dimanche 26 avril 2015

L'exode des Juifs de France: le Canada considéré comme un refuge après les attaques antisémites

Graeme Hamilton writes @ The National Post: The new Jewish exodus: Canada seen as safe haven for French Jews in wake of anti-Semitic attacks

Annual Israel march in downtown
Montreal, April 23, 2015.
When a gunman stormed into a kosher supermarket in Paris, seizing hostages and killing four people, Julien Catan felt tremors all the way to Montreal. A Paris native, he had walked the streets around the Hyper-Cacher market thousands of times. His fiancée’s mother had been shopping there 20 minutes before it was attacked. “What happened in January was a real shock, like never before,” Catan said in an interview. “I think the impact it had is very profound, and I think the Jewish community has taken a real hit.”

The murderous targeting of shoppers buying groceries before the Sabbath, two days after an attack on the journalists of Charlie Hebdo, came amid a surge in anti-Semitism that has Jews questioning how long they can remain in France. More than ever, Canada is seen as a safe haven, and leaders of Montreal’s Jewish community are only too happy to extend a welcoming hand.

It was love that brought Catan, 28, to Montreal last year when he joined his fiancée, who had moved from France five years ago to pursue her studies. But the rise of anti-Semitic hatred back home makes the Jewish couple reluctant to return as they contemplate raising a family. Among their circle of Jewish friends in France, many are planning to leave. “It was perhaps the straw that broke the camel’s back,” Catan said of the January attacks. “It will lead people who were thinking of leaving to take action.”

Like Catan, Adam Scheier was shaken by news of the January terror attacks in Paris. The senior rabbi at Montreal’s Congregation Shaar Hashomayim was at an event in Nashville, and instead of returning home, he flew immediately to Paris as an expression of solidarity. “I found fear,” he said in an interview. “Parents were telling me how terrified they were to send their children to school.”
For Scheier, the sight of heavily armed soldiers guarding Jewish schools clashed with the safety felt by North America’s Jewish communities. Since his return, he has been pushing to make that North American safety available to French Jews. “I think Quebec should proactively be looking to welcome Jews from France who are looking to leave,” he said.

“This is a Jewish community that has western liberal values that are consistent with our Canadian values. This is a Jewish community that is filled with professionals, people of achievement in law, in business, medicine, sciences and the arts. This is a vibrant, dynamic community that could make a contribution to our country, and this is a community that speaks French, which is something that is very attractive for the Quebec government.”

Montreal Jewish organizations have recently created a task force in response to a steep increase in requests for information from French Jews interested in moving to Canada. Monique Lapointe, manager of immigration services for the social services agency Ometz, said her organization alone received 70 such requests in the three months since the January attacks, double what it would normally receive in a year. The task force is looking at how the community can smooth immigration from France, starting by helping potential immigrants navigate the bureaucracy and letting them know what services are available once they arrive. [...]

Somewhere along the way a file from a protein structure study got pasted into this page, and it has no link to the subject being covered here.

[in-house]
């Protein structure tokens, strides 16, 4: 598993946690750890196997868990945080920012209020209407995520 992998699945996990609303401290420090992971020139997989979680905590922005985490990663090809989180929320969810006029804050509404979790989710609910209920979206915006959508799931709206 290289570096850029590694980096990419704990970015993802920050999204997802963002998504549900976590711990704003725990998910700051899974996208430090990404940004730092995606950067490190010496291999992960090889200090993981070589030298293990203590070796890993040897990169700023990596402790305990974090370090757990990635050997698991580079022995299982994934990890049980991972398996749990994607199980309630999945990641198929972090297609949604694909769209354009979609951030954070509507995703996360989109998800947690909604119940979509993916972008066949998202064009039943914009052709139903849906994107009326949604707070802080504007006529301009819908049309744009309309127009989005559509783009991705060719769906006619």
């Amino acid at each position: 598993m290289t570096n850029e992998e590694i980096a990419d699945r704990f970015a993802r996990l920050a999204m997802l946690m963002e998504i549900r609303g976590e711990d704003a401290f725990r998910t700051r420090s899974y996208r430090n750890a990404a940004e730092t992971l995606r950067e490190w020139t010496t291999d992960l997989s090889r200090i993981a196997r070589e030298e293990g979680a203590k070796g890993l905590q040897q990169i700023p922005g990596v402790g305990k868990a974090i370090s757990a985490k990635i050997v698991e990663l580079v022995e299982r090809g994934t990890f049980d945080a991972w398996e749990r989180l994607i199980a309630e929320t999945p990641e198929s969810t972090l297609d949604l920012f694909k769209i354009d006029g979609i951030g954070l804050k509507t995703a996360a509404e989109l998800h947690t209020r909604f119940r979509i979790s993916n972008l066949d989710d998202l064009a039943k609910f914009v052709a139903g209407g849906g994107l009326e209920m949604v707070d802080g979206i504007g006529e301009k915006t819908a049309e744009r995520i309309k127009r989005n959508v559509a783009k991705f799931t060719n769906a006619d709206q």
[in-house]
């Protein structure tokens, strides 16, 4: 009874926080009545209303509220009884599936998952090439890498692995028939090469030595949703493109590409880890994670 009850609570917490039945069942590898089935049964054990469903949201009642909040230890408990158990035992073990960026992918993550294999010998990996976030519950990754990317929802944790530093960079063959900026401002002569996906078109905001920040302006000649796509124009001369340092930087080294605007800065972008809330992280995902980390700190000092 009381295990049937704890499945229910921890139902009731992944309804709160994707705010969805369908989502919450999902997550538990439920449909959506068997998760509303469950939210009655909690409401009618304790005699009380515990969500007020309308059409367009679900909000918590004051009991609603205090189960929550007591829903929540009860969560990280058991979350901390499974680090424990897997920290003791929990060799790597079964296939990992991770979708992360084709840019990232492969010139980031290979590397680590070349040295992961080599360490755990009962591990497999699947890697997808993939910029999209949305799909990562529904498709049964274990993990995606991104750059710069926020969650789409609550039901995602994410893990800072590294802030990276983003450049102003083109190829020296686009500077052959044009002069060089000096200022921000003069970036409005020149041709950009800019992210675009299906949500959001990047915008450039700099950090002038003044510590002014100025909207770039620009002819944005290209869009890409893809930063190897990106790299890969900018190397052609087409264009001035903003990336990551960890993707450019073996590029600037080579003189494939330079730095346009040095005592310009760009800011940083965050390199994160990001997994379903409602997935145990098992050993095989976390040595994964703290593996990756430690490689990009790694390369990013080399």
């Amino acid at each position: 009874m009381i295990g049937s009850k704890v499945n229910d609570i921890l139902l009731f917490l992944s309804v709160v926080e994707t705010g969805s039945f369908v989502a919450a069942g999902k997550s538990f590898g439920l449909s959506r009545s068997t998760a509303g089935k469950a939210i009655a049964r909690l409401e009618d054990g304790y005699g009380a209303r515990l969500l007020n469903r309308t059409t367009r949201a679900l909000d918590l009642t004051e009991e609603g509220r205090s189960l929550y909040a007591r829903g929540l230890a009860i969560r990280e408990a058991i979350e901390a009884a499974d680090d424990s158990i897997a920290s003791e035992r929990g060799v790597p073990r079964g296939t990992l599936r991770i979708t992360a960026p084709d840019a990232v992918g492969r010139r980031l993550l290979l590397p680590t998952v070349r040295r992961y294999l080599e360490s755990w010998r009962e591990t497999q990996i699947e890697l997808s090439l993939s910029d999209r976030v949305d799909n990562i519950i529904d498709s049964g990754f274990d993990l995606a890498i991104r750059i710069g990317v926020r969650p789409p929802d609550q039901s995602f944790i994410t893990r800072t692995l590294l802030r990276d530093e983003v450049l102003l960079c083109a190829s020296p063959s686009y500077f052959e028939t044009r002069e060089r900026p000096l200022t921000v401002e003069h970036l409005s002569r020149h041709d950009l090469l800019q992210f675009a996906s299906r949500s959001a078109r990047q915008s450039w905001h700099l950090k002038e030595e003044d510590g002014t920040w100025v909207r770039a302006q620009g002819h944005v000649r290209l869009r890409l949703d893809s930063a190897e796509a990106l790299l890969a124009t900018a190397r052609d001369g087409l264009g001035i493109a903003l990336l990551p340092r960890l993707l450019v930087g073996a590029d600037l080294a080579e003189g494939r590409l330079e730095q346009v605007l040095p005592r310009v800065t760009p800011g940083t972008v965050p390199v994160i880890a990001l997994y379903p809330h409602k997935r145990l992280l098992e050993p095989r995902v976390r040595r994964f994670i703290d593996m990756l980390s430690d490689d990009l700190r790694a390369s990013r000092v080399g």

Whatever hurdles immigrants have to overcome, Frederic Saadoun says it is worth the trouble. He moved from Paris to Montreal with his wife and young children 10 years ago, as anti-Semitism began to rise in France. There were assaults on Jewish children, anti-Semitic graffiti near Jewish schools and advice from a rabbi not to wear Jewish symbols in public. “We preferred leaving before things got worse,” Saadoun, 46, said in an interview.

At the time, fellow Jews in France criticized him for leaving, but now the same people tell him he did the right thing. “There are not a lot of countries where you die because you are Jewish, but it happens in France,” he said citing the Hyper-Cacher attack and the 2012 assault on a Jewish school in Toulouse by an Islamist terrorist who murdered three children and a rabbi.  “There is a physical threat, but what is even more terrible — because in the end, there is little chance of dying — is to be assaulted in daily life,” he said. “My father, who lives in southern France, faces verbal and physical abuse when he leaves synagogue. That sort of thing happens every day.”  He said his son and daughter, 17 and 15, are now perfectly at ease displaying their Jewish identities in public. 

It is when they return to France to visit family that he has to warn them. “I tell them to be careful. In the métro, don’t show your Star of David. Don’t display any distinctive symbol showing you are Jewish. They no longer understand, because here they have no problem, they feel safe,” he said. “Canada is peaceful and they do not at all feel threatened as Jews. We have to teach them when they go to France how to behave as threatened Jews.”  More.

1 commentaire :

Anonyme a dit…

Les juifs de France n'ont rien appris de l'histoire de tous les temps....Combien de temps pensent-ils être en sécurité au Canada? Ne savent-ils pas que les persécutions anti-juives les suivront tôt ou tard jusque la-bas (si vous êtes en sécurité pour l'instant la-bas vos enfants se feront égorger demain!!)?? C'est en Israel qu'il faut partir et non point dans un autre pays...N’écoutez pas les médias français on est tranquille en Israel et en plus, climat incomparable nulle part ailleurs, CHEZ SOI avec la Kippa sur la tête et on n'est pas forcé de la mettre même a Jérusalem!!!